Nikkei falls as poor U.S. data triggers profit-taking on exporters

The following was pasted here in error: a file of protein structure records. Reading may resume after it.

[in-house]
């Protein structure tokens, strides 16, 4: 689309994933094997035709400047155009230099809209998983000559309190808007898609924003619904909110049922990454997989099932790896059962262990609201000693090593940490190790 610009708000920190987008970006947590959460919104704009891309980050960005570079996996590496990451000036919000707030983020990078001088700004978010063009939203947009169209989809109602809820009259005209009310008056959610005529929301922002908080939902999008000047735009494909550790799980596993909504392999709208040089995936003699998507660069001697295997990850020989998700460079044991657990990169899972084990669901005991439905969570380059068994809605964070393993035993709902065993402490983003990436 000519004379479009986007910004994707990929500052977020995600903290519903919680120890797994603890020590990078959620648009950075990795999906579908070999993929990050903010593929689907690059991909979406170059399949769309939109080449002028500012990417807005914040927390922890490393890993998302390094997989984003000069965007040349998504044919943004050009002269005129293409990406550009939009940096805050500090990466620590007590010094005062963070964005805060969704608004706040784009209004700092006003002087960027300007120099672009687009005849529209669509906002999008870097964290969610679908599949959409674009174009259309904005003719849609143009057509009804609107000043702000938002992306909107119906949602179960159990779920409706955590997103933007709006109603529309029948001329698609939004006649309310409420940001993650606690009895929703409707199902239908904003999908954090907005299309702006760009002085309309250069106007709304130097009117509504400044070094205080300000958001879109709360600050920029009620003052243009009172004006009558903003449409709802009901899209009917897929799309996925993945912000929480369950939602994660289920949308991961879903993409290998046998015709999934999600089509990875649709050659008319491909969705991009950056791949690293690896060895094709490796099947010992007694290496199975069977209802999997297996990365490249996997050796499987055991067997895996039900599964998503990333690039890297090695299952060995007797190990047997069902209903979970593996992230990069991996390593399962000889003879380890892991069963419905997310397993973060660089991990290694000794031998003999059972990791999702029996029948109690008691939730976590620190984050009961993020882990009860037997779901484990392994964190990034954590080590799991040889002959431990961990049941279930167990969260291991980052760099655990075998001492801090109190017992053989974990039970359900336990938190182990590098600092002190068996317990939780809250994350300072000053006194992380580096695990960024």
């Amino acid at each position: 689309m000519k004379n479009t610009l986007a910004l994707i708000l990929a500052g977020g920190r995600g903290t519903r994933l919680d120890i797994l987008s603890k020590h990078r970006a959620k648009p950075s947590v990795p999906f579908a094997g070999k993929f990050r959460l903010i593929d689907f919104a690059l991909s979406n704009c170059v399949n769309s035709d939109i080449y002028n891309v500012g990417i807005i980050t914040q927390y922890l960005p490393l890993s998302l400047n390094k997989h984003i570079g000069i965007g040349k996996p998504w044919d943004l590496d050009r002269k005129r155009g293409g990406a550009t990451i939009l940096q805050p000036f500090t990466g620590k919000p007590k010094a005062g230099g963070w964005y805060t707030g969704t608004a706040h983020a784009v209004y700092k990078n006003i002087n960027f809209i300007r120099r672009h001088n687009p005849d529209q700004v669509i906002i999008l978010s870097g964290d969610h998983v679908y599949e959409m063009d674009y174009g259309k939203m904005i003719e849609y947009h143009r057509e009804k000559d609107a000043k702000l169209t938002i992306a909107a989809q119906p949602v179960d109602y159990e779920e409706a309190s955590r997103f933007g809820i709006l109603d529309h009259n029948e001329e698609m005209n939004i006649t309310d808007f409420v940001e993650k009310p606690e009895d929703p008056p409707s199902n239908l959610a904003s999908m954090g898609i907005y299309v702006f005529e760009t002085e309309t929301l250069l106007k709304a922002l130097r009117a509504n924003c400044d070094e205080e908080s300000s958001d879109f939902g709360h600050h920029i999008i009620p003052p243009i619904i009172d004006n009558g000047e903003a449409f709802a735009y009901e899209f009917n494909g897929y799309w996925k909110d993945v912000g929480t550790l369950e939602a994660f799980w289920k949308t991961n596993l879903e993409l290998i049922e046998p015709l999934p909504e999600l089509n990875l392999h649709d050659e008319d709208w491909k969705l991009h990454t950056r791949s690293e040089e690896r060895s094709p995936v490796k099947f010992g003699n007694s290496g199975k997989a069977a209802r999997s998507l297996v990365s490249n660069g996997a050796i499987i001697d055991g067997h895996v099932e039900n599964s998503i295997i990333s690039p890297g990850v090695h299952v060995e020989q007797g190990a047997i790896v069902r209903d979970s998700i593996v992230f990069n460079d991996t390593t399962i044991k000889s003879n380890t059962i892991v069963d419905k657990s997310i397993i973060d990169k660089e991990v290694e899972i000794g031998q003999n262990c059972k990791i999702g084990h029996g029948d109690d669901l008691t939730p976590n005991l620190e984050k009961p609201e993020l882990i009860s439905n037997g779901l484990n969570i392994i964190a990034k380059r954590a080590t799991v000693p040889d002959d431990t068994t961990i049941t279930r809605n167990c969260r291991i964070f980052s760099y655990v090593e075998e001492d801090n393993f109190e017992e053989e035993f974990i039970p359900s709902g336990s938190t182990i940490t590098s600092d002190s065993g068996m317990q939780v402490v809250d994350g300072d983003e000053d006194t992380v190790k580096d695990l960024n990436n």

* Japanese equities' valuation no longer attractive - analyst * Nikkei finds support at 9,400 - analyst * Sharp up more than 2 pct on Qualcomm deal * Paper companies drop on Merrill rating cuts By Ayai Tomisawa TOKYO, Dec 4 (Reuters) - Japan's Nikkei share average edged down on Tuesday, trimming gains from a seven-month closing high in the previous session as weak U.S. economic data triggered profit-taking on exporters. By the midday break, the Nikkei was down 0.4 percent at 9,420.26, moving further away from Monday's peak when it pierced the psychologically important 9,500 resistance line for the first time since April 27. Analysts said investors were wary of uncertainty over the U.S. economy, which is key to the fortunes of Japan's exporters, many of which rely on consumption in the world's biggest economy. Manufacturing activity in the United States surprisingly contracted in November, hitting its lowest level in more than three years, while there has been no resolution to the country's so-called fiscal cliff. Canon Inc dropped 1.4 percent, Nikon Corp shed 2.9 percent and Nissan Motor Co fell 3.4 percent. "Investors are cautious about the market's sharp rise in the past few weeks, and as soon as the Nikkei hit the 9,500-mark, trading has slowed down. Investors started taking a wait-and-see mode," said Hiroichi Nishi, general manager at SMBC Nikko Securities. The Nikkei should find support at 9,400 for Tuesday, he said. During the past 2-1/2 weeks, the benchmark has rallied 9.2 percent, led by exporters, as the yen has fallen on speculation the Bank of Japan will be pushed to adopt aggressive policy action after the Dec. 16 election. A weaker yen lifts the value of exporters' overseas incomes when repatriated. The leader of the main opposition Liberal Democratic Party, Shinzo Abe, has been calling on the Bank of Japan to take bolder action, including setting a 2 percent inflation target and embarking on "unlimited easing". The LDP is expected to win the most seats and form the government after the election. "Such positive news for the currency has been priced into the current market," said Kenichi Hirano, a strategist at Tachibana Securities. "Foreign investors will likely hold exporters at least until the election." The currency last traded at 82.06 yen to the dollar, down from its 7-1/2-month low of 82.84 touched on Nov. 22 but still above the 82 yen threshold. A fall below this level could trigger selling in the equities market, analysts have said. Hirano also said that the recent rise in the Japanese market has made it less of a bargain buy compared with global counterparts. Japanese equities are slightly more expensive than their European counterparts, with a 12-month forward price-to-earning ratio of 14.9 versus STOXX Europe 600's 12.2, data from Thomson Reuters Datastream showed. The S&P 500 carries a 12-month forward P/E of 13.8. "Japanese shares are not attractive in terms of valuation. Unless the yen weakens sharply from the current level, foreign investors may not add more exporters for now," Hirano said. Bucking overall market weakness, struggling display panel maker Sharp Corp gained as much as 2.9 percent to 177 yen in early trade after two sources familiar with the matter said it and U.S. chipmaker Qualcomm Inc have agreed to jointly develop next-generation displays. Paper makers lost ground, with Hokuetsu Kishu Paper Co , Oji Holdings Corp and Nippon Paper Group Inc falling between 2.7-4.3 percent after Bank Of America Merrill Lynch cut their ratings. The broader Topix was down 0.2 percent at 780.38.
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